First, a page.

January 29, 1958, on a cold, blustery day before dawn, my mother died. I was just four years old, but I remember waking up early and padding into the living room. A lone lamp was on in the corner and across the room, my father was sitting in the old rocking chair with his head in his hands, sobbing.
He saw me and opened his arms as I jumped onto his lap. We rocked and he cried, holding me tighter than usual. Behind my parents’ closed bedroom door, my mother lay, having taken her last breath.
We rocked while we waited for the funeral home to come. I’m sure Daddy told me that Mama was gone, but I don’t remember his words, only how I felt. I’ve heard it said, the body never forgets. My brother was up by now and he and I stood like soldiers watching her being wheeled out of the house.
My life since then has been a mixture of poor decisions and lucky breaks, answered prayers, and untaken guidance. I have two beautiful daughters and two master’s degrees. I’m married to a kind, loyal man and I have a brother, four years older, who shares my early life and gave me his memories about our mother, so I could have them too. As kids, we survived an abusive stepmother, an emotionally unavailable father, and the never-ending sadness of not having our mother. When she died, our father said, “I will never be happy again.” And he wasn’t.
Still…my life is good. My children and grandchildren are happy and thriving. My home is open and loving. I’ve had a fulfilling career and now my husband and I are still healthy enough to enjoy our travels and live the retired life. Nevertheless, some days I still have an overwhelming sadness that takes my breath. I’m teary for a moment or for an entire day. I’m melancholy. I’m tenderhearted or just plain lonely down in my soul. I need my mother. Sixty-four years I have missed her. Sixty-four years and I still carry this sadness.
How can I carry so much sadness while still living such a beautiful life?
Is it God who grants me the reprieve from a sad, sad heart or rewards the sad heart with a lovely life? As a child, my father would chide me, “You’re too sensitive.” As an adult, I’ve been told, “You’re too serious.” Too much of other things like too tenderhearted, too nice, too emotional. I ask myself now, “Am I extra?” Do I have too much of the sadness gene? My being too much of anything is not the cause, it’s the effect.
Before I had the words, I would just take in that criticism, assuming “they” knew me better than I knew myself. But now I know it is the shadow that floats across my soul. The heavy weight of sadness that I sometimes stagger under, all while living my beautiful life. The sadness triggers a remembrance, and my body reacts with tears or solitude or wanting to rest. Psychologists now say this remembering is the impact of trauma on the body and the somatic (relating to the body) memory. The body of the traumatized person holds an implicit memory of the traumatic event in their brains and bodies. Sometimes it is expressed in PTSD, nightmares, flashbacks, and startle responses. The body remembers and refuses to be ignored. I have a hard time labeling myself as ‘traumatized.’ But thinking about being four years old and watching the funeral directors take your dead mother away, I feel traumatized. Having my father pick me up and lean over the casket to kiss my mother goodbye is traumatic. Not remembering her touch, or face or voice.. what would you call it?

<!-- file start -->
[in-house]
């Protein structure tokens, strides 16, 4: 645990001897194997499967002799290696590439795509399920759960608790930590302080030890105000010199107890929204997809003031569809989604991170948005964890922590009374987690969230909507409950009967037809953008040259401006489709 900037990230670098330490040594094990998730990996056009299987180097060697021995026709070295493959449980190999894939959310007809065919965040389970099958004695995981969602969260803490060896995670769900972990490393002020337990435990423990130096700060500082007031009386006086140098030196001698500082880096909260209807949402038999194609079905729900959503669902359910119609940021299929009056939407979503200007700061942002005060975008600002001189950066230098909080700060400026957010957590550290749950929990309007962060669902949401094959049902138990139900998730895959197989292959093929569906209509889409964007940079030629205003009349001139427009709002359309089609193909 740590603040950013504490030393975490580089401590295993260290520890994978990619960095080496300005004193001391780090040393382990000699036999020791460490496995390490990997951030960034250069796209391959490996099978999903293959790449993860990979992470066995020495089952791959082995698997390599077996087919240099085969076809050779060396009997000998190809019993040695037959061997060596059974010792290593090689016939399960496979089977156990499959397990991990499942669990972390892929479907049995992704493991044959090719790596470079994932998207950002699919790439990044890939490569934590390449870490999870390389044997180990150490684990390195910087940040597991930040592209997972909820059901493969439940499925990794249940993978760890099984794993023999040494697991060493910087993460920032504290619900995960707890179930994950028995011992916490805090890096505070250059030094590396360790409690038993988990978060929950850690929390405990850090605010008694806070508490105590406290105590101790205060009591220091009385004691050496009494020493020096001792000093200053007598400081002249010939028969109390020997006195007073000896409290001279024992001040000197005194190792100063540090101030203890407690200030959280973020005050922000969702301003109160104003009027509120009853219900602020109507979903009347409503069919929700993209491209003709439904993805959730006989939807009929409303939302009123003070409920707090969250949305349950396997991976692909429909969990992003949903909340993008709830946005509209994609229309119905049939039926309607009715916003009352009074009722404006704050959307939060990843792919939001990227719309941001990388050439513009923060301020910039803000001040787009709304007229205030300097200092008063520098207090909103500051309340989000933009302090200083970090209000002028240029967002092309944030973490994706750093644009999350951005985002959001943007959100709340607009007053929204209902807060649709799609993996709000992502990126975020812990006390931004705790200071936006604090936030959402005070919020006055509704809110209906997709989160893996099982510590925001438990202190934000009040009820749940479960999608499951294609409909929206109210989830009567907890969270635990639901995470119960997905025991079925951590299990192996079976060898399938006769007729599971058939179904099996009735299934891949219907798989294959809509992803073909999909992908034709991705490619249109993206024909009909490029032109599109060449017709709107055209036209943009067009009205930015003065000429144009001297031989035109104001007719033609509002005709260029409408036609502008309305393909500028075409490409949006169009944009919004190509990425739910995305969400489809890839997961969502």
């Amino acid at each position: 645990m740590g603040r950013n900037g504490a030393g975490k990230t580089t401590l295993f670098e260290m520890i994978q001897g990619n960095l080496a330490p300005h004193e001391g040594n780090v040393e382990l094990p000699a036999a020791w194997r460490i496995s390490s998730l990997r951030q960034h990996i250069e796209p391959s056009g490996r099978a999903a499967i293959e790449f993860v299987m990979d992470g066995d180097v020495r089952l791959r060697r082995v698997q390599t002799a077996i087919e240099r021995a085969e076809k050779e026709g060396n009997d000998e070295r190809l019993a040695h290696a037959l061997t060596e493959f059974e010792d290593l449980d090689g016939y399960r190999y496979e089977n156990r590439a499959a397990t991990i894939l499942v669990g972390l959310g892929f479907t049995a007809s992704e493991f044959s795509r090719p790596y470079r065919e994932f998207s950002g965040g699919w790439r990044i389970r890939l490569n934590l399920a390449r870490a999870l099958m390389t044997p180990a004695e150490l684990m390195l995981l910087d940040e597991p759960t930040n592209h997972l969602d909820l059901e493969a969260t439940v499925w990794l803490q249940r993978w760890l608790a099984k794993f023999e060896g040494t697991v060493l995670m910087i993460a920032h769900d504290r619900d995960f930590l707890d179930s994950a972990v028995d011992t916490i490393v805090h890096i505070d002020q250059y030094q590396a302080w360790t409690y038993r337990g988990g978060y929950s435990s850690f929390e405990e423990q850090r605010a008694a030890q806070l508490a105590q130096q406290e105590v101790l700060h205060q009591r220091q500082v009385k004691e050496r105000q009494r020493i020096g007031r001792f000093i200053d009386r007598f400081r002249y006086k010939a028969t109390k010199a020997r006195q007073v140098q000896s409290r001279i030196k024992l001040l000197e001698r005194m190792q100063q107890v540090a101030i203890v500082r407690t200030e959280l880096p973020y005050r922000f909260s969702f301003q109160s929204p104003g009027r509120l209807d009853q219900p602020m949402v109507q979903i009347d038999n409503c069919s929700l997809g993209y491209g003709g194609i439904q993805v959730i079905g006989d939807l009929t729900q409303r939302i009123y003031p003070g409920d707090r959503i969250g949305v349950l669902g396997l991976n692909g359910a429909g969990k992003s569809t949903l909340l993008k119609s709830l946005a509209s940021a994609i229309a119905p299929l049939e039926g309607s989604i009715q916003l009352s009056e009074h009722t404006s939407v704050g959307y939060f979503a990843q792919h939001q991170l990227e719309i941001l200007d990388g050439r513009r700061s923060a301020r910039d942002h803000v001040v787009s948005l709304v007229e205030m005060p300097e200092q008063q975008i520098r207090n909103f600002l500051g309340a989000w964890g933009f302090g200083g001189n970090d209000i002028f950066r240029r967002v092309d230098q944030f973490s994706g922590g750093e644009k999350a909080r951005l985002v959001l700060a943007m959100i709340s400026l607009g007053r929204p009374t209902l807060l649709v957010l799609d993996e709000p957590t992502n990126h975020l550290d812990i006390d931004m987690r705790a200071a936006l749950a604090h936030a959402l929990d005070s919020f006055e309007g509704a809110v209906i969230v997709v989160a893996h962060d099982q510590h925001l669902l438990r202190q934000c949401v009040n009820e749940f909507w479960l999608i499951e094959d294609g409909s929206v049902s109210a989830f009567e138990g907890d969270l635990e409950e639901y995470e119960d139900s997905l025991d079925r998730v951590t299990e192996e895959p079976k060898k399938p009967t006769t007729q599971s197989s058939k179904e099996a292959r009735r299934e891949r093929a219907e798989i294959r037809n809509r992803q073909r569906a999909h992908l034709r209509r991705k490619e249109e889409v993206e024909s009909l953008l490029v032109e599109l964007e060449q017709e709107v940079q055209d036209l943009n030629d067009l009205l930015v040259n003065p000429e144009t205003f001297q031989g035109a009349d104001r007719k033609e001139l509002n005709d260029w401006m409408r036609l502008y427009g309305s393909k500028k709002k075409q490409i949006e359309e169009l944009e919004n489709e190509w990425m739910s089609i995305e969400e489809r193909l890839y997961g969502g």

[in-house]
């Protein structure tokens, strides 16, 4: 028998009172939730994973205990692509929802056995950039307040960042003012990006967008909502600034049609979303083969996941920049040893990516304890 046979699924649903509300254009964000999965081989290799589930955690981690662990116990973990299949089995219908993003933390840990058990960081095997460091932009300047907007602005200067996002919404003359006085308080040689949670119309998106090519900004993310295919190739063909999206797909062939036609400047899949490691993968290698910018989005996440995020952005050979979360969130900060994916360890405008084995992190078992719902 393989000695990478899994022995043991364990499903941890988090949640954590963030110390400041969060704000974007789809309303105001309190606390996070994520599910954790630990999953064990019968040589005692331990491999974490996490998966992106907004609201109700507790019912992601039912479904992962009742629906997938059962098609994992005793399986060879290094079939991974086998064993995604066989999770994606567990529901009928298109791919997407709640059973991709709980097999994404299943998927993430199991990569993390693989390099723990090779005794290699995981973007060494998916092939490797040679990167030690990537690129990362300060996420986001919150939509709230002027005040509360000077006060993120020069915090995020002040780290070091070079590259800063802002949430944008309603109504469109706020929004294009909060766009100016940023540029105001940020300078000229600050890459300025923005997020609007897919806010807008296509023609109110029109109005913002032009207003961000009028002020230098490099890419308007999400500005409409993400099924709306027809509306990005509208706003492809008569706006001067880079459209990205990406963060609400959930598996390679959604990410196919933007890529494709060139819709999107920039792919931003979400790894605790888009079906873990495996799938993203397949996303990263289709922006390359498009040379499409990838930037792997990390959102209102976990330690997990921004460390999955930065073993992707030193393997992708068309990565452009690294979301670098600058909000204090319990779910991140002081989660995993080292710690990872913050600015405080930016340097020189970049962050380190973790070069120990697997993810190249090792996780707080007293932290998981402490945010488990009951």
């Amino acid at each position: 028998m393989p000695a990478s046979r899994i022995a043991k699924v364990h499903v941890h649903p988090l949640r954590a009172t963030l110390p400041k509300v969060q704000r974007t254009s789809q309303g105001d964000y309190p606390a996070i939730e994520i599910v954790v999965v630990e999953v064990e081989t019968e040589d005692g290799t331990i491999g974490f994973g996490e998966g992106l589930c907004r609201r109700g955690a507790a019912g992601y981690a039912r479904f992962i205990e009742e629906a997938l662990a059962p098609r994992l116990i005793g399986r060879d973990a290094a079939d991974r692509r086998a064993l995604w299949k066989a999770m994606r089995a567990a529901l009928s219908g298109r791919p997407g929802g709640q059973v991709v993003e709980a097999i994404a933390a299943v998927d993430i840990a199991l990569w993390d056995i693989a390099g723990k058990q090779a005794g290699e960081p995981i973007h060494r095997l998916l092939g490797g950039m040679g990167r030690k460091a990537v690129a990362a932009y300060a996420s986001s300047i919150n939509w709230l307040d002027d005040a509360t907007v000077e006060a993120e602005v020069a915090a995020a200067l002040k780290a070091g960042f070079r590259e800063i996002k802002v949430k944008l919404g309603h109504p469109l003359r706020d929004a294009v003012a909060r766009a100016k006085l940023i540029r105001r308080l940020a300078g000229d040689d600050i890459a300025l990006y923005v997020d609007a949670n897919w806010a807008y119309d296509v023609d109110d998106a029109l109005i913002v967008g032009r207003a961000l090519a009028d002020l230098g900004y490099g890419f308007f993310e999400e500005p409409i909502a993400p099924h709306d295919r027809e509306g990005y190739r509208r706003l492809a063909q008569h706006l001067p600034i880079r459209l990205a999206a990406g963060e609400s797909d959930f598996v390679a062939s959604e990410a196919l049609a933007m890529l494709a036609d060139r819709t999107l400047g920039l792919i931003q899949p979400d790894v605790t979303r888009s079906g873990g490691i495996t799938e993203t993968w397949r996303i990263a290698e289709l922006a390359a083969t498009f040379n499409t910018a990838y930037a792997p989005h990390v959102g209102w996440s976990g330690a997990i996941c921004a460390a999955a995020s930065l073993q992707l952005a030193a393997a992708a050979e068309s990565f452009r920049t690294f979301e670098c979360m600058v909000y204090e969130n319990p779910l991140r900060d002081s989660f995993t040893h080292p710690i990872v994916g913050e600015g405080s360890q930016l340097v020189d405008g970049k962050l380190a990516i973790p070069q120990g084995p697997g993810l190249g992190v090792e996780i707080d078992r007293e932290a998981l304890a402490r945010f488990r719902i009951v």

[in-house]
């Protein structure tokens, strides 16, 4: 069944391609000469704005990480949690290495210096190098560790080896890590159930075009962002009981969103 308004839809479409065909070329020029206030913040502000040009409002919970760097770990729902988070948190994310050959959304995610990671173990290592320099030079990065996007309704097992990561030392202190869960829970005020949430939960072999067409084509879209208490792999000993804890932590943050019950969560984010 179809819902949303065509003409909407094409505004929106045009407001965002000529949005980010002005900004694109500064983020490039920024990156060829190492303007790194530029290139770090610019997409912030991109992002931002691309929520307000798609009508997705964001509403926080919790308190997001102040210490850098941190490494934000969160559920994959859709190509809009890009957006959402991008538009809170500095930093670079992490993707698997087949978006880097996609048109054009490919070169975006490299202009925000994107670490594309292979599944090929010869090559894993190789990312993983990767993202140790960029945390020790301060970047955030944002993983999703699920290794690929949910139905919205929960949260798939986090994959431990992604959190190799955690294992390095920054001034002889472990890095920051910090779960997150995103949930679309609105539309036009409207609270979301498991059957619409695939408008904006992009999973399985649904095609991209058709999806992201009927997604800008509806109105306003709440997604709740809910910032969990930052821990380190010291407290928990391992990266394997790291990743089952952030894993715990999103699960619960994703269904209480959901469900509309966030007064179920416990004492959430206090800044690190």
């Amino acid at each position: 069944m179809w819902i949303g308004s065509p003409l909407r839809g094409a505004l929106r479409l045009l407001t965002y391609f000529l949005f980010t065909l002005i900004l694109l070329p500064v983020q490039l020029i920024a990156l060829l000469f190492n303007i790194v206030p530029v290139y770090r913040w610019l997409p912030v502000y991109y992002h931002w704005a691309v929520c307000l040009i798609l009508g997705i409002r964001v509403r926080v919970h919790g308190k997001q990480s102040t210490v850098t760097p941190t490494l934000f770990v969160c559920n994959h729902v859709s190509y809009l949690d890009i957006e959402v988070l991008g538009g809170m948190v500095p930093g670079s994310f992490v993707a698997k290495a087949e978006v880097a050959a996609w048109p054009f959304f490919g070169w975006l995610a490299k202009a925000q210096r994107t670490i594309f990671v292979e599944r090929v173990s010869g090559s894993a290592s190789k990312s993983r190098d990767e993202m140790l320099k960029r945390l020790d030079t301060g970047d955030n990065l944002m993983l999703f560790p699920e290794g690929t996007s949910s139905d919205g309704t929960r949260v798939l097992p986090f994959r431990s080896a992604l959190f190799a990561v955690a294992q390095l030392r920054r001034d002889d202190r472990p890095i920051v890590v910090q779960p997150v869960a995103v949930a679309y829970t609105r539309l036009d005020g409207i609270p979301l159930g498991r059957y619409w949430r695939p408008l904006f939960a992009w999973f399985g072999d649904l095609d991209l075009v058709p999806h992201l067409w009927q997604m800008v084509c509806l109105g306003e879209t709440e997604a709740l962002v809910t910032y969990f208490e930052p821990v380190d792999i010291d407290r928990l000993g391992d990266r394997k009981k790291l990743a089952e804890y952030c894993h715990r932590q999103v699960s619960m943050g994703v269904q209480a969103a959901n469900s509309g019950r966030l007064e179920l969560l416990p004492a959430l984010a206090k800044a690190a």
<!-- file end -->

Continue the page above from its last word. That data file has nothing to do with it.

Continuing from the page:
The definition of trauma is a deeply distressing or disturbing experience. For me, trauma manifests like this: I am busy living my happy life and I see a young mother holding her child’s hand as they walk home from school. This never fails to startle me, like I all of a sudden remember I never had my mother walk me to or from school. I never had anyone to walk me to school, except occasionally my brother. I missed feeling secure in my childhood. I was hyper-alert, constantly wondering what would happen next.
When I see my daughters laughing with their children, playing games, or enjoying a moment, I feel joyous, too, yet empty because I cannot ever remember my mother interacting with me. I cannot remember her voice, smile or even her face. Did she think I was clever and precious? I would like to think she did because I have this wonderful life with loving people in it. My mother must have insisted I be given an extra dollop of blessings before she left this earth. She knew I would need it.
So, I continue to live my beautiful life, while sharing the sadness as it comes in spurts. I accept the good and the bad, knowing that is just the way it is. It is my normal.
I continue to learn the lessons that grief has taught me, like how to listen, to be gentle with myself, and to be compassionate to myself and others. I try to remember; this too shall pass, and above all, gratitude is the glue that holds me altogether.
I cannot say I am fully grateful for the sadness, but it is a reminder of where I have been. That reminder feeds my gratitude for the lovely life I am living now, and proves what I know is true, all things work together for good.
“And we know that all things work together for good to those who love God, to those who are called according to His purpose.” Romans 8:28